When people think about bankruptcy filings, they commonly think about credit card debt, loans that can no longer be paid and frivolous spending habits, among other things. In some cases, these factors may contribute to people filing for bankruptcy in Illinois, and elsewhere. However, the Huffington Post reports that medical expenses are the number one reason why people file for personal bankruptcy. Read More
An Illinois man retired to Florida after a successful career as a physician. However, according to the Miami Herald, he did not have much time to relax. His wealthy mother-in-law’s estate was left to lawyers and court-appointed guardians in the probate process. Her children became embattled, fighting over accounts and assets. The man started an organization regarding probate guardianship in the hopes of preventing the situation from happening to others.
When homeowners embark on the bankruptcy process with the help of their Illinois bankruptcy lawyer, they often quickly pack up and move out of their home after receiving a foreclosure notice. When this occurs, many homeowners believe that their lender will take over the property. However, in some situations, the bank does not complete the process and the property’s title remains in the absent homeowner’s name, allowing it to become a zombie title.
When a loved one passes away, it is important for survivors to understand how the estate will be handled. In many situations, the assets will have to go through probate. People in Illinois and throughout the country may have to go through the process in order to validate the decedent’s will, pay debts or taxes and distribute the property.
A “lien” is an interest, taken by a creditor, in the real or personal property of the debtor, for the purpose of securing a debt or a loan. Liens can be voluntary, such as home mortgages, or involuntary, such as a judgment or a tax lien. Lien holders, or “secured creditors,” are guaranteed repayment of the debt or loan, even when the debtor files for bankruptcy. Thus, lien rights survive bankruptcy, but only to the extent that the lien is not “stripped down” or avoided. Read More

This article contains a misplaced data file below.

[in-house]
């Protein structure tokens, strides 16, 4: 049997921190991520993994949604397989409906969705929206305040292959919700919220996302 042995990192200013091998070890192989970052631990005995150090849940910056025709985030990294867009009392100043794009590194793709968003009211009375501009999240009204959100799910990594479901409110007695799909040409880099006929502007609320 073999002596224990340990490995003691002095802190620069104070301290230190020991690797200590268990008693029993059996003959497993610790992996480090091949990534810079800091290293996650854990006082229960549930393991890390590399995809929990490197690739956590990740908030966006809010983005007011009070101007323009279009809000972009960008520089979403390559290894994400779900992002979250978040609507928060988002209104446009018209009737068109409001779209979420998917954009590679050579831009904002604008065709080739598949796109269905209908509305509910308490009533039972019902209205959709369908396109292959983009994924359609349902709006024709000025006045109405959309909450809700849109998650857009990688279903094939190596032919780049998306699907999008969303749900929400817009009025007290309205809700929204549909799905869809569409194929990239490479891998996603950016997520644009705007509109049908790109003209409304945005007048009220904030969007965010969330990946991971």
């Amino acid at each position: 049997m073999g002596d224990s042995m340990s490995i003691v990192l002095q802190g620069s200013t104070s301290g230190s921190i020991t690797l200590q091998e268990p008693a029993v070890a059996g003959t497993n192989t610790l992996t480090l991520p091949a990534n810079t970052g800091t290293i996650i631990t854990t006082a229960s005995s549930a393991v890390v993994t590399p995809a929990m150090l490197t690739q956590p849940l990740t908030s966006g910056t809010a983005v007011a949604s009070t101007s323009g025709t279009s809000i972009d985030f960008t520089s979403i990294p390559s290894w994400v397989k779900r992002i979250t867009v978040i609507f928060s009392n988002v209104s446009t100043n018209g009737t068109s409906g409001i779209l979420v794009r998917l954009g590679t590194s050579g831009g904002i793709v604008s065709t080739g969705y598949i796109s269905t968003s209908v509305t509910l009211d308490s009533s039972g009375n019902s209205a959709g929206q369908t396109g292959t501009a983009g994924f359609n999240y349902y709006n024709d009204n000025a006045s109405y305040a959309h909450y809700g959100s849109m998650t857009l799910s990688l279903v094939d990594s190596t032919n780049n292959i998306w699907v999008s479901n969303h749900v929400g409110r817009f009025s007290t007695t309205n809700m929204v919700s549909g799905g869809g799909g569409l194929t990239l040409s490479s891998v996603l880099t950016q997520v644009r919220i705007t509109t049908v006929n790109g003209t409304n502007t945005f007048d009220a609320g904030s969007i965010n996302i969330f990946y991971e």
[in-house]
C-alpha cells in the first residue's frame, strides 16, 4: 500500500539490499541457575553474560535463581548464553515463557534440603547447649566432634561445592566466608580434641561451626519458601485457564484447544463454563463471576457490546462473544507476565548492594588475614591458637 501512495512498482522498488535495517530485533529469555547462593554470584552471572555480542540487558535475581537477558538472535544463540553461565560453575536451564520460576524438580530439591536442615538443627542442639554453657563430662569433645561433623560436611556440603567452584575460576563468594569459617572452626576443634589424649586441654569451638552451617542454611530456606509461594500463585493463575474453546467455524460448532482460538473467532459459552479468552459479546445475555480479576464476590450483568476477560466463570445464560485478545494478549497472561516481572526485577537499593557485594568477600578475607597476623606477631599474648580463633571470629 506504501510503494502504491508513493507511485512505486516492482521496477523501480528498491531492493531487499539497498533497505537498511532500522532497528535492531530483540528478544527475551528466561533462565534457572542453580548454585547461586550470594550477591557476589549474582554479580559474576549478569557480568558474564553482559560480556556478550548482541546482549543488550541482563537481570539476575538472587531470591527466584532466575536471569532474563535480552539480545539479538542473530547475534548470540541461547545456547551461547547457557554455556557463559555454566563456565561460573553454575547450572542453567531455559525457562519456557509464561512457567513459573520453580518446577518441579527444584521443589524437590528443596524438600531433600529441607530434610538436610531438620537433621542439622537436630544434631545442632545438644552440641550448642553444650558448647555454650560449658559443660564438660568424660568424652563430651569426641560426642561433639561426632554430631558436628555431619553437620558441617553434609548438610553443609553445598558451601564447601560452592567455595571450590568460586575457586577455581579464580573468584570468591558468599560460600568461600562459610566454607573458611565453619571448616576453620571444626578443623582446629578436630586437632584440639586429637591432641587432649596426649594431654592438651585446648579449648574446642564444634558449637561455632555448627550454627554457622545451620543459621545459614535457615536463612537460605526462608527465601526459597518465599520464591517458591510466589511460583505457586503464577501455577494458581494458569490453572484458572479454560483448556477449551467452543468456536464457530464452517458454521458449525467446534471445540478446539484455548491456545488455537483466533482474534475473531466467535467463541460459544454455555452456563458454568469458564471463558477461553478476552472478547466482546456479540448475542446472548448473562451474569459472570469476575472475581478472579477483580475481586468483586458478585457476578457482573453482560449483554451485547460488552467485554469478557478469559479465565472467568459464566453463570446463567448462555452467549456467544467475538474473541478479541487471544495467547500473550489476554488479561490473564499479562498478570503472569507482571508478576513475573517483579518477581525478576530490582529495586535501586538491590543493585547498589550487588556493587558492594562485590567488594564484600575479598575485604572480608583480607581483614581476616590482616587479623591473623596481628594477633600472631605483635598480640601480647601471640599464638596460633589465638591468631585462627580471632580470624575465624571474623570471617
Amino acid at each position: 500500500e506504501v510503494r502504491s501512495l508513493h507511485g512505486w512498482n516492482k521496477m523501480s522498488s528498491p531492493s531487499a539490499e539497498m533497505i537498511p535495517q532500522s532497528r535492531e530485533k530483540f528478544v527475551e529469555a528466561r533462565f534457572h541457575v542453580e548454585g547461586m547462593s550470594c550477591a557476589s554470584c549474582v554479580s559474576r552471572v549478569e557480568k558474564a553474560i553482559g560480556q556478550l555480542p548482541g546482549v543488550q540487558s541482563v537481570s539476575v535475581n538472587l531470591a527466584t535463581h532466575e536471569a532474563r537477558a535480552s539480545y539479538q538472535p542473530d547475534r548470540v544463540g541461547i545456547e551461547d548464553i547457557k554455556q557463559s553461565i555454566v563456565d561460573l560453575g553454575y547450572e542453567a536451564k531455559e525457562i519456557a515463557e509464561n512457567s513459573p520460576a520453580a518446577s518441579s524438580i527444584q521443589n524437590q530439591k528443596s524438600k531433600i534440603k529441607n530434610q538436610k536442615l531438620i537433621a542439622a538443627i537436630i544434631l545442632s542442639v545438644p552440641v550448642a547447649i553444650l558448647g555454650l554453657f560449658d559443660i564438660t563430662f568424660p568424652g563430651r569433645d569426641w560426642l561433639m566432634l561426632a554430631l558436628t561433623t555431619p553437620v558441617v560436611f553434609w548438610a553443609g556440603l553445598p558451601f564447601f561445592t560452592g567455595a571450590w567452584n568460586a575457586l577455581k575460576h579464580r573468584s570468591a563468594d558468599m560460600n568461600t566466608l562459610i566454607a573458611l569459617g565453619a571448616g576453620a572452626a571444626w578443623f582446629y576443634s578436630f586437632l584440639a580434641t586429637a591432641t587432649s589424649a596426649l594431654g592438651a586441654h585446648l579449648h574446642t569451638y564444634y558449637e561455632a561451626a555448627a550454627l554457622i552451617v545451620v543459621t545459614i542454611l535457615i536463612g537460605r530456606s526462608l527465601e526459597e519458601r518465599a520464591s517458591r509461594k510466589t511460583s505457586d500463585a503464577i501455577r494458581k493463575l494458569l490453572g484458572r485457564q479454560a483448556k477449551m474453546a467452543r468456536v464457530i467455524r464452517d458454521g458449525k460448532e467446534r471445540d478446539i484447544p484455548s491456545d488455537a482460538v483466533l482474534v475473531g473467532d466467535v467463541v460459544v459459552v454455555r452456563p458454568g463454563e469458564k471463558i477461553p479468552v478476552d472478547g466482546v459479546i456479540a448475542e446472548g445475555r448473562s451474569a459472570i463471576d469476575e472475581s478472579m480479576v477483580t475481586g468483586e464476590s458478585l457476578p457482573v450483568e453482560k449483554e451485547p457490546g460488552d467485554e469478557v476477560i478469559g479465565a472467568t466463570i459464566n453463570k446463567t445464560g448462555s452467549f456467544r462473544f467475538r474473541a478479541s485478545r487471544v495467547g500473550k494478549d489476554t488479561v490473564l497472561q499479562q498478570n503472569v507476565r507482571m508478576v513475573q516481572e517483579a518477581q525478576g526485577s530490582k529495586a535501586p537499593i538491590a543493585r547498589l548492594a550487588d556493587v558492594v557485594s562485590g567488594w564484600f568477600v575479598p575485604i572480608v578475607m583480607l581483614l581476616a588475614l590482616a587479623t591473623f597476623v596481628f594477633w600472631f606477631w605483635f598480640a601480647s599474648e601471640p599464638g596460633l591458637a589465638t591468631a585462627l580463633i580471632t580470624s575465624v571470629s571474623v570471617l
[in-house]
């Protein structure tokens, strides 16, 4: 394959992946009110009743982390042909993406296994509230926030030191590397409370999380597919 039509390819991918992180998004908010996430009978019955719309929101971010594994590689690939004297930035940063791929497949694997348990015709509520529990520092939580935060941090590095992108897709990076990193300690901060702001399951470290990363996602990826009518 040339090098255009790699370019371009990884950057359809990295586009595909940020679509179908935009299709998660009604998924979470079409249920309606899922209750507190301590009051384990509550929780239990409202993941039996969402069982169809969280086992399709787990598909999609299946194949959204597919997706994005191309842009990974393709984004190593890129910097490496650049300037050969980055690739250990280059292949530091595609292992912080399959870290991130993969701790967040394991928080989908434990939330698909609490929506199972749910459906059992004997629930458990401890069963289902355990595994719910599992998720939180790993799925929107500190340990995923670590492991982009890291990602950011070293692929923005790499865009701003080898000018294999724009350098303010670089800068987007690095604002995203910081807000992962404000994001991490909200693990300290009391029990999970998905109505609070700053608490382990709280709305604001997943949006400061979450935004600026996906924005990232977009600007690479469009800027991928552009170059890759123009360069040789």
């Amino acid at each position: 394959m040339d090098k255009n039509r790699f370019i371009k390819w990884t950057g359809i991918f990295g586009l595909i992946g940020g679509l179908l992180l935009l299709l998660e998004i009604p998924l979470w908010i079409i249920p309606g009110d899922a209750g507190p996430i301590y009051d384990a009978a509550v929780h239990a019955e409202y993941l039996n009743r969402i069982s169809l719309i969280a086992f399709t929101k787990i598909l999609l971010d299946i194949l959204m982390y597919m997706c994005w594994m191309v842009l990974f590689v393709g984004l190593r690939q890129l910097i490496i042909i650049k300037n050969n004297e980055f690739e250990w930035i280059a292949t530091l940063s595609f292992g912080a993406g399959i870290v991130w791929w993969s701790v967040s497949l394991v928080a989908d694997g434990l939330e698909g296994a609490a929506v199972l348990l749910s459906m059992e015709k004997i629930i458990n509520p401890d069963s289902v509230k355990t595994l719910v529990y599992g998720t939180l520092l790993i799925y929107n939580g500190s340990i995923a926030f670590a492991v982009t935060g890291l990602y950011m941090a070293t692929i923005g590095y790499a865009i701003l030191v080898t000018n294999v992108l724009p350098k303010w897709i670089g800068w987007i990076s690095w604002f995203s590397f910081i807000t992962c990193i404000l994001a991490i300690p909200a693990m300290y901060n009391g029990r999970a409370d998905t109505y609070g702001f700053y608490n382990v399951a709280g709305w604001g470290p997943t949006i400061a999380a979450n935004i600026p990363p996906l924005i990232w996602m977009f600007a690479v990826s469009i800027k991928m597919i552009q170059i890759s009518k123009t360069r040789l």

Chapter 7 Bankruptcy, also called “straight bankruptcy,” generally discharges all debts incurred prior to the debtor’s filing, and is intended to provide an individual debtor with the relief necessary to make a fresh start. However, not all debts are dischargeable under Chapter 7. Among the exceptions to discharge are certain last-minute consumer debts owed by an individual debtor for “luxury goods or services.”
The bankruptcy court controls the processing of bankruptcy cases. In many instances, the court must issue orders to force a debtor or creditor to cooperate. For example, the court may order a debtor to disclose certain assets, or may order a creditor to stop any attempts to collect a debt while the debtor’s bankruptcy case is pending. However, some people refuse to obey valid orders issued by a court, and this may lead to contempt proceedings being brought against them. Read More
A United States bankruptcy judge has the ultimate discretion whether to grant requests for bankruptcy relief. In addition, the judge can issue any necessary orders to ensure compliance with the bankruptcy laws, and to ensure efficient administration of bankruptcy cases. Depending on what type of bankruptcy is involved, the debtor seeking relief may never be required to appear in front of the judge. Read More